Доцент кафедры компьютерных технологий Миланского Университета Паоло Болди расскажет о современном подходе к определению мер центральности на примере компьютерных и социальных сетей.
Научный семинар пройдёт 23 сентября в московском офисе Яндекса в 19:00.
Начало регистрации в 18:30.
Семинар пройдет на английском языке.
Подробные тезисы можно посмотреть по ссылке: http://events.yandex.ru/events/science-seminars/Boldi-23Sep/
A Modern View of Centrality Measures
Given a social network, which of its nodes are more central? This question has been asked many times in sociology, psychology and computer science, and a whole plethora of centrality measures have been proposed to account for the importance of the nodes of a network. Also, many modern IR problems call for a mixture of classical text-retrieval methods with graph mining techniques, especially within the area of social-network search, where node centrality can play a crucial role.
But what do existing centrality measures actually measure? To what extent do they agree? What is their meaning when they disagree? And further: which of them can be computed or approximated reasonably on the large (huge) graphs under observation?
My talk is twofold. On one hand, I will try to give a comprehensive and mathematically coherent account of the most important centrality measures from the literature, and present for the first time a set of scientifically well-grounded methodologies to establish whether a measure is actually doing what it has been designed for. I propose to assume an axiomatic approach, wherein I suggest some simple, basic properties a centrality measure should have, and I corroborate my findings with some anecdotal results on publicly available medium-to-large web and social networks. I validate the results by examining each measure under the lens of information retrieval, leveraging state-of-the-art knowledge in the discipline to measure the effectiveness of the various indices in locating web pages that are relevant to a query.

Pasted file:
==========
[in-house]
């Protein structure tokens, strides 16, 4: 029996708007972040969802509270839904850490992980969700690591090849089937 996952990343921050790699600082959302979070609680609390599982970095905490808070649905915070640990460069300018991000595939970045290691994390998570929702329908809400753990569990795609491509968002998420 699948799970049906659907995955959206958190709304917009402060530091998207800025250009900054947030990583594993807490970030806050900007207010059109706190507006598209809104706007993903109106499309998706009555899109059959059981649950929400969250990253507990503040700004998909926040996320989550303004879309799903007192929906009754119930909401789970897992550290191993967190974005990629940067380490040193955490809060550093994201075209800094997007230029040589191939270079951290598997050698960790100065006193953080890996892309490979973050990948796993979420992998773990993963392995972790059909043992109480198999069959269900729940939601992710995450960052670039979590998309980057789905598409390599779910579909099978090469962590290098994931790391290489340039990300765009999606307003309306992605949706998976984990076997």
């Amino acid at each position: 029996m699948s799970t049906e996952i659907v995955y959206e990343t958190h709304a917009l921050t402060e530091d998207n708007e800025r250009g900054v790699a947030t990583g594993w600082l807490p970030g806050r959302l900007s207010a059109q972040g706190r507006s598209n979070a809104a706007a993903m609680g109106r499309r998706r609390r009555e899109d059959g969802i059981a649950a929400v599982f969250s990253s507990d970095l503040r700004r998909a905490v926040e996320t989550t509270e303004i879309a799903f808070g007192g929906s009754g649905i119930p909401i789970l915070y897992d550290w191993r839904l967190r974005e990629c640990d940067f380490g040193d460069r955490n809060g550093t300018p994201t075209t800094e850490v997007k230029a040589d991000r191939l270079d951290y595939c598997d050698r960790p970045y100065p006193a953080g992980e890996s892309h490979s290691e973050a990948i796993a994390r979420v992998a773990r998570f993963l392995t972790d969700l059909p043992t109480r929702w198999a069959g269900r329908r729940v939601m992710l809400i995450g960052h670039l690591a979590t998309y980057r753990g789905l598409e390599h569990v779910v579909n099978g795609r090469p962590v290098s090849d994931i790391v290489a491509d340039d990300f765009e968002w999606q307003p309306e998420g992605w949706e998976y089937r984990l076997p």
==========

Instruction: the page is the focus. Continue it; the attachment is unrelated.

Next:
On the other hand, I approach the problem of computing a large family of centralities (known as «geometric centralities") on very large graphs accessed in a semi-streaming fashion, with a very small amount of memory (in the order of a dozen bytes) per node available in core memory. I leverage the newly discovered algorithms based on HyperLogLog counters, making it possible to approximate a number of geometric centralities at a very high speed and with high accuracy. While the application of similar algorithms for the approximation of some measures (e.g., closeness) is not new, our exploitation of HyperLogLog counters reduces exponentially the memory footprint, paving the way for in-core processing of networks with a hundred billion nodes using «just» 2 TiB of RAM. Moreover, the computations I describe are inherently parallelizable, and scale linearly with the number of available cores.
Paolo Boldi obtained his PhD in Computer Science at the University of Milan, where he is currently Associate Professor. His research interests have touched many different topics in theoretical and applied computer science, such as domain theory, non-classical computability theory, distributed computability, anonymous networks, sense of direction, and self-stabilizing systems. Recently, his works have focused on problems related to the World Wide Web, a field where his research has also produced software tools used by many people working in the same area.